cod. 1002868

Academic year 2014/15
1° year of course - Second semester
Professor responsible for the course unit
integrated course unit
6 credits
hub: PARMA
course unit

Course unit structured in the following modules:

Learning objectives

Through an examination of the prominent moments in the European and nonEuropean legal historical evolution, the course aims to provide an overview of contemporary law basic notions, concepts and institutions.


A good knowledge of the English language is necessary.

Course unit content

The aim of the course is to identify the main features into the developing of the European law, through an examination of some keynote, private and public, law institutes. The analysis will follow the historical evolution of the following topics, along a cross-cultural comparison between the western “secular-grounded” legal tradition and eastern legal experiences of religious Laws:

1. Religious and Secular Law. Bridging across Law and Ethics. Natural and Positive law.
2. Religious Legal Traditions (Foundations of Jewish, Hindu and Islamic Law)
2. Secular Law and Public institutions. The institutional framework inherited from Rome. The
medieval experience and its evolution. Modern and contemporary models of state organization.
3. The relationship between individual and the 'State'. Individual rights into the ancient and medieval world. Social contract's theory. The issue of sovereignty. The Judgement by peers of the religious legal traditions.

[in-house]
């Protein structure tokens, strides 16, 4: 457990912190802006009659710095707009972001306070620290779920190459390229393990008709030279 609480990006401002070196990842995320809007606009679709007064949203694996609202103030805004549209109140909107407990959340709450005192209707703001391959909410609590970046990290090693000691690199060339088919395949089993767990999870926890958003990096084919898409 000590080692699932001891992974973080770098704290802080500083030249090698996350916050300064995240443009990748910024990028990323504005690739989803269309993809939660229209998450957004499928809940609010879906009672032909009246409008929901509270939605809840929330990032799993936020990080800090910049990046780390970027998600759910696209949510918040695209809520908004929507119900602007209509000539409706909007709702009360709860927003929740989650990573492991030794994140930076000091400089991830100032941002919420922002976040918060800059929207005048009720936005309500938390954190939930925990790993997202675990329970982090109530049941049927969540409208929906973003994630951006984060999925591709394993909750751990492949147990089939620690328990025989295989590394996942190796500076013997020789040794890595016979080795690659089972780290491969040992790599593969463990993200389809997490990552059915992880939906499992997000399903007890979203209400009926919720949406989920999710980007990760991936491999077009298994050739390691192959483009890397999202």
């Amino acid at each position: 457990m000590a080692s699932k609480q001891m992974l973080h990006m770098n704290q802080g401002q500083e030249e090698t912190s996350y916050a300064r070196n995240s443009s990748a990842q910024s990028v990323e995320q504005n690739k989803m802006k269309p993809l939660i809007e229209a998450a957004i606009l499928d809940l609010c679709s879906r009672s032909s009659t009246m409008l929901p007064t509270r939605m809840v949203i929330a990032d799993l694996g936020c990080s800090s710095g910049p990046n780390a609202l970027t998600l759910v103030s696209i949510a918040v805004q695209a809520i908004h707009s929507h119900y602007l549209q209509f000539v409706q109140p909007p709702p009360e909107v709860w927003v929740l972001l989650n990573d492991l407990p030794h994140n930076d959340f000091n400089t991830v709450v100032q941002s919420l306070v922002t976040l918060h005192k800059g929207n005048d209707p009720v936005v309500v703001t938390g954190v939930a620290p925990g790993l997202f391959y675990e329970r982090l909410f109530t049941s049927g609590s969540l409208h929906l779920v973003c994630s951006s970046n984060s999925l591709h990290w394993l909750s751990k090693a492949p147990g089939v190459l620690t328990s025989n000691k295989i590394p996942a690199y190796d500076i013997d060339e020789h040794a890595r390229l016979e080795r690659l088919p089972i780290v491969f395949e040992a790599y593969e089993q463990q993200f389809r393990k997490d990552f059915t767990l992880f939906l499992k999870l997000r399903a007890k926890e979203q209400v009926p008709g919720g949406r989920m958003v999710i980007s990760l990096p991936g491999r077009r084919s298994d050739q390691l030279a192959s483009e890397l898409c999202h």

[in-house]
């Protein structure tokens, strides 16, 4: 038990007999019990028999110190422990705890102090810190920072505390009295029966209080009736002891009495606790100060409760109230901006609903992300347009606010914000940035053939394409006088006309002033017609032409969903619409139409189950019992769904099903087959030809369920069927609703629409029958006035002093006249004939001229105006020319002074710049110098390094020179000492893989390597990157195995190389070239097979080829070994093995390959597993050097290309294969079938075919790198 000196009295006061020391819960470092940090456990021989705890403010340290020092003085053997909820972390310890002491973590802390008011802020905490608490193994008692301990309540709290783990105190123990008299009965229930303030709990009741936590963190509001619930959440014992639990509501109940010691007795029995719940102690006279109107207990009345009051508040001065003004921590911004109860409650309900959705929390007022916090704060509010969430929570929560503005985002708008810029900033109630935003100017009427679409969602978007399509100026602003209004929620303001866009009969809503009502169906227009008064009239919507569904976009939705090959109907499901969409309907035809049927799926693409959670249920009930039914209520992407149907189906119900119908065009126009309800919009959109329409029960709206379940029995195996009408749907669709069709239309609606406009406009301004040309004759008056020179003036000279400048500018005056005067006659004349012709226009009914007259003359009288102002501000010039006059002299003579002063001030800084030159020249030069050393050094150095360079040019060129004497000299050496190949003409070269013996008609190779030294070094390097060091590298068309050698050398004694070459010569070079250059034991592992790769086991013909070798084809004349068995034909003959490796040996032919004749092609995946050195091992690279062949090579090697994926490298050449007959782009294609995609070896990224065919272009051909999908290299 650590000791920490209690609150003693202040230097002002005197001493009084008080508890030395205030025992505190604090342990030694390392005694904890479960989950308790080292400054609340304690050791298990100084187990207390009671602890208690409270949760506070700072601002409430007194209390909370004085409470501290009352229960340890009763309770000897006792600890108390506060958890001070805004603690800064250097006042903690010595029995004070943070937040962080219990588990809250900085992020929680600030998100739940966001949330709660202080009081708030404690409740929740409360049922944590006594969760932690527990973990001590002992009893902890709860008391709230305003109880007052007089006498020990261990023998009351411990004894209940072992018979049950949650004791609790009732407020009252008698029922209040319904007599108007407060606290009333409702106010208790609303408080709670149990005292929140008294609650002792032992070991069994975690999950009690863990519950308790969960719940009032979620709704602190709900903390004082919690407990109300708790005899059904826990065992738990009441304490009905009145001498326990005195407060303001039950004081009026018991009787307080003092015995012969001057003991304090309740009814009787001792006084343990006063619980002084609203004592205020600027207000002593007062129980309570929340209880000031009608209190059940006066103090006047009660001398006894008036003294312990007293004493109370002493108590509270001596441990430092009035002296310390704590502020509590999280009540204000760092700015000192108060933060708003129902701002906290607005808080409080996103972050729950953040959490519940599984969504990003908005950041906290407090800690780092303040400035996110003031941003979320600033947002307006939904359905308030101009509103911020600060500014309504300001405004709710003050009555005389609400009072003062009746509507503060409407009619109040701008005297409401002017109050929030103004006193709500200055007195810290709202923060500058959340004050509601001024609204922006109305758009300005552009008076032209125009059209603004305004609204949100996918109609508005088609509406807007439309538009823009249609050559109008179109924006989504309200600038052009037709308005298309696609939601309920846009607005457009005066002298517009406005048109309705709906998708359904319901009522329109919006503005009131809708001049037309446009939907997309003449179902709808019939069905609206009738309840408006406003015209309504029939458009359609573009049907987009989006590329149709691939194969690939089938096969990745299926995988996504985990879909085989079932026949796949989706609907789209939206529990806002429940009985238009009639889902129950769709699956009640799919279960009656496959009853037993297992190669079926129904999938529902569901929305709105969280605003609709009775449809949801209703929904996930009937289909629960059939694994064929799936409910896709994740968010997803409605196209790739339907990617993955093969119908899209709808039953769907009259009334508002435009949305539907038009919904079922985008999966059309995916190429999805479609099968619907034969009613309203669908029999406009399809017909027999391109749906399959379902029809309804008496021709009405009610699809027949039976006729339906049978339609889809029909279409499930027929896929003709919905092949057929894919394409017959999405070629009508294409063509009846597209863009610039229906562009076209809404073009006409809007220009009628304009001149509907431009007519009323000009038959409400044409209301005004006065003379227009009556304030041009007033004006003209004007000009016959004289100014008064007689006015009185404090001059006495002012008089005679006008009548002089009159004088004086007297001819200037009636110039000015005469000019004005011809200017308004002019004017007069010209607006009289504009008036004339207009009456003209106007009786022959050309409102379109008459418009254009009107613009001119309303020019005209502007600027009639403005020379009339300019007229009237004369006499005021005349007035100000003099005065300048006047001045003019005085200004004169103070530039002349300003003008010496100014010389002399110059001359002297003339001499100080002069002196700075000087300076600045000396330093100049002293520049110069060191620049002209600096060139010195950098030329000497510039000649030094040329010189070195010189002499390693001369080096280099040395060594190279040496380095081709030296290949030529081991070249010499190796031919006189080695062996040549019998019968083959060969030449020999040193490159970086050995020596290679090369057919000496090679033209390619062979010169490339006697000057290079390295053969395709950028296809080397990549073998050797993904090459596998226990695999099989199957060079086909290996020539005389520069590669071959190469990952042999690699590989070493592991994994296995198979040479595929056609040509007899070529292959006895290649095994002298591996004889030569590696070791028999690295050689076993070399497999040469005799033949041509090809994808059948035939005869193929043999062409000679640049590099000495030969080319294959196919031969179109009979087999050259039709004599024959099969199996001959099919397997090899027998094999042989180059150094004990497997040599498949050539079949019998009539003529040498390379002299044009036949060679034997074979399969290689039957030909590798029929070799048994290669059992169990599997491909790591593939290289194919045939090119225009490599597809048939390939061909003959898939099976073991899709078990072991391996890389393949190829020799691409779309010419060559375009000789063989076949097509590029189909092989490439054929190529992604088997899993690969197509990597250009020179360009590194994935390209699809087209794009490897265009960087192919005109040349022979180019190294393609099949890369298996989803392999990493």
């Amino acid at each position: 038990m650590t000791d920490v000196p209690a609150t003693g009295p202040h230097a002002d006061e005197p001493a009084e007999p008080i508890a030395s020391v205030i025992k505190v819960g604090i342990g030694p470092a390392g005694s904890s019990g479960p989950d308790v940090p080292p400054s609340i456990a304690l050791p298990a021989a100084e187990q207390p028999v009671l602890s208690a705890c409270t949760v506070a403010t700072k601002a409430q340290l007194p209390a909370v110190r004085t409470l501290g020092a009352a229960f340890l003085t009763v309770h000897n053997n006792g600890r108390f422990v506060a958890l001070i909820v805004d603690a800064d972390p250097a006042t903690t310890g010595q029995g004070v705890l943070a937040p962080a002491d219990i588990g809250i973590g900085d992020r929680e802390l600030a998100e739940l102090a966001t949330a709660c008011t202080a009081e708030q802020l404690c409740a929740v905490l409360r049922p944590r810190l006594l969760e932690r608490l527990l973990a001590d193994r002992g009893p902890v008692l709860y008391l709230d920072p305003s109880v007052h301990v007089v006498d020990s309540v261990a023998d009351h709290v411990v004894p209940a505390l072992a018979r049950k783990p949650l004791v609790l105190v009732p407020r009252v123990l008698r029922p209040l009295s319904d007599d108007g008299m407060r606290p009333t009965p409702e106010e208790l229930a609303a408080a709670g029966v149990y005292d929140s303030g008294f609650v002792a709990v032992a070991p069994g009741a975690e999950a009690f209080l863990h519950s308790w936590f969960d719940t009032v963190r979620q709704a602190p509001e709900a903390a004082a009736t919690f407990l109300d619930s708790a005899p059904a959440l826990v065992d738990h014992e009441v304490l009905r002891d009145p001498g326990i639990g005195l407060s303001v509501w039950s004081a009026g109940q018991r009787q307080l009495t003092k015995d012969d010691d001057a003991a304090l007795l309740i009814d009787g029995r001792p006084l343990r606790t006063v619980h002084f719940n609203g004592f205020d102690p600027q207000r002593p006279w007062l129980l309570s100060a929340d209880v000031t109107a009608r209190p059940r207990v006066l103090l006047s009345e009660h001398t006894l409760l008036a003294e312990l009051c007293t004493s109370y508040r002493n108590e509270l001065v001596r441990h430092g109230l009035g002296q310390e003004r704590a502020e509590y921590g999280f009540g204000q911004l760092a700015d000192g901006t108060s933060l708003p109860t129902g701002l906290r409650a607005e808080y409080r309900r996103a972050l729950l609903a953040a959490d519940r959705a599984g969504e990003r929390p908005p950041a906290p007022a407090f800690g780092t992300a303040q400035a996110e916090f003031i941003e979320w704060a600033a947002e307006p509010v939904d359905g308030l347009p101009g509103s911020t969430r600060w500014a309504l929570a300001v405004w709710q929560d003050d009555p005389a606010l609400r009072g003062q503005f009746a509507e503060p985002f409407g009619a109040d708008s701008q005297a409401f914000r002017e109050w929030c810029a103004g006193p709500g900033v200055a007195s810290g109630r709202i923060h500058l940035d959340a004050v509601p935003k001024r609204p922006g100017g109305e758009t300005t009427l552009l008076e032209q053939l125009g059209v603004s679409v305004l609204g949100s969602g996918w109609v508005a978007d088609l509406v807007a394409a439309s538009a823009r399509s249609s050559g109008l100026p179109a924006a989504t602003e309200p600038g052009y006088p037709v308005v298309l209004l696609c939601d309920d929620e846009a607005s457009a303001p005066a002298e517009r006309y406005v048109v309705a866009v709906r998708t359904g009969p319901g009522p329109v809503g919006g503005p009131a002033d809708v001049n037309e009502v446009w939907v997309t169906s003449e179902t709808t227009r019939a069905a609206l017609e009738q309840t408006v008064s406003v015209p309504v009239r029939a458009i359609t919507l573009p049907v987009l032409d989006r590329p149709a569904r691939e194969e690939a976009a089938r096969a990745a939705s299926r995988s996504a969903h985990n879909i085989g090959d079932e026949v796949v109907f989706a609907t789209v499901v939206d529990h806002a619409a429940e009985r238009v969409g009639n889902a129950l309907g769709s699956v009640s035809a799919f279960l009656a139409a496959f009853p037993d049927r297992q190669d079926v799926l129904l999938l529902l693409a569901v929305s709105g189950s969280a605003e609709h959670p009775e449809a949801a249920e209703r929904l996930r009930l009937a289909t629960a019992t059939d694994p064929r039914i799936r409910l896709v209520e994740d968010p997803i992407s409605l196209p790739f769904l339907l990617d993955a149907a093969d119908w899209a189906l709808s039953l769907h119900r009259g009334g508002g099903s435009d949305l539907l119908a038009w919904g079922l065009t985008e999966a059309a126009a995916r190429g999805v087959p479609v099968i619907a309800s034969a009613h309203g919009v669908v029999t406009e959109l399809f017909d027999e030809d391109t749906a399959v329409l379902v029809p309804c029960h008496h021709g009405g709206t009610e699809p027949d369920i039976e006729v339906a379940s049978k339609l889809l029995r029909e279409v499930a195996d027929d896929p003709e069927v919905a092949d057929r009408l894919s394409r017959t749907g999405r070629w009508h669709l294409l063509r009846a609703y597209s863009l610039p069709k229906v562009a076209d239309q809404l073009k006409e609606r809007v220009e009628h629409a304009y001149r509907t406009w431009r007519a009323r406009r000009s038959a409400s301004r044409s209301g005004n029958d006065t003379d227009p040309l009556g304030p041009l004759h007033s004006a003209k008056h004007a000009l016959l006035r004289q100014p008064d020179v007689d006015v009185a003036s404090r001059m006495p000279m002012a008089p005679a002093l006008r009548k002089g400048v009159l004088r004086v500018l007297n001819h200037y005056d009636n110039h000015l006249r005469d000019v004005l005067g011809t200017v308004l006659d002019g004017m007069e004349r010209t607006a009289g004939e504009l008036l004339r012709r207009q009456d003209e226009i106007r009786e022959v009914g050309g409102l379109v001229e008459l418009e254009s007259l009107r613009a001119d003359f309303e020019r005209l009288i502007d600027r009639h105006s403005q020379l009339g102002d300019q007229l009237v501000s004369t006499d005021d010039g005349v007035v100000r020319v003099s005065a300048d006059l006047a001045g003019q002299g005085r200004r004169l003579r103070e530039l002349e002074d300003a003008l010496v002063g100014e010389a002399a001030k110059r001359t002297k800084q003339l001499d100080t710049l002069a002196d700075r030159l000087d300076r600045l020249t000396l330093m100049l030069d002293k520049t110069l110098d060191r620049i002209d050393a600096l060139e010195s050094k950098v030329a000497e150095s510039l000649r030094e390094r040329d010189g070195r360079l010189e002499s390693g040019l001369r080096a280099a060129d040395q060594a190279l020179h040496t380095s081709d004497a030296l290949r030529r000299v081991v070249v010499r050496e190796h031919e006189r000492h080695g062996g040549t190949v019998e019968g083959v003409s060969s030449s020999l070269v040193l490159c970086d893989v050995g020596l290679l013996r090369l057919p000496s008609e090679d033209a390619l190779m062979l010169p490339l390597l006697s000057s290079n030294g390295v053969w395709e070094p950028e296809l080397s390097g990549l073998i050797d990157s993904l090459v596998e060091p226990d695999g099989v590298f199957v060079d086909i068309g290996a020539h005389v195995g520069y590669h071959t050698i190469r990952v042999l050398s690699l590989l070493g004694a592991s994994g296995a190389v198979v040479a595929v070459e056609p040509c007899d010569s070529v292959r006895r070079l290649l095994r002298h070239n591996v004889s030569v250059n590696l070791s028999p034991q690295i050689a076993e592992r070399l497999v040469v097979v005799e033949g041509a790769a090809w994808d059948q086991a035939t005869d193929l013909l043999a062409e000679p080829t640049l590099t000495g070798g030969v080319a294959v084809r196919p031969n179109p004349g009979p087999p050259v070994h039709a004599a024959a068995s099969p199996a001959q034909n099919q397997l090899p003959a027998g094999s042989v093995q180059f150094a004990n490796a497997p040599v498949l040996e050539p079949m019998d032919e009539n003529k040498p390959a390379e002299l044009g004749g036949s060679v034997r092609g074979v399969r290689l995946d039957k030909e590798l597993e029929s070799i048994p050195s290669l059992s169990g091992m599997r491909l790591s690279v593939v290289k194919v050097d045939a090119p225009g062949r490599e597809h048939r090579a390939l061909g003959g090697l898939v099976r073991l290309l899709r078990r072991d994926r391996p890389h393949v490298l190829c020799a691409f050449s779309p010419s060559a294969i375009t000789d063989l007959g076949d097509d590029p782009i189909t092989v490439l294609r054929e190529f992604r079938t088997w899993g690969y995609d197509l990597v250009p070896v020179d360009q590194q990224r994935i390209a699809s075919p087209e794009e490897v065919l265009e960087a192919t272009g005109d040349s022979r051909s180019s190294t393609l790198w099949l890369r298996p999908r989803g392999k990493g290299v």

4. The creation of civic rules. Customs from primary to secondary source. The law, from ancient to modern codification. Legal science: production of the rules, interpretation of the rules and mere exegesis. Stare decisis' principle.

Full programme

Religion as a source of the Law
Religion and law in ancient Rome
Religion and Law in Ancient India
Religion and Law in Ancient Palestine between past and present
Religion and Law at the age of the Emperor Constantine
Religion and Law in the arab world between past and present


H.P. Glenn, Legal Traditions of the World, Oxford University Press, last edition available; chapters: Civil Law, Common Law, Islamic Law, Talmudic Law.

Teaching methods

The course will be held in the second semester. An active participation of the students is required. Attending students will write in English a short essay about a topic analyzed during the course and will discuss their essay during the examination.

Assessment methods and criteria

Non attending students: oral discussion of the four chapters about Civil Law, Common Law, Islamic Law, Talmudic Law (Glenn, Legal Traditions) . Attending students: a short essay to prepare at home and to discuss in the exam day.

Other information

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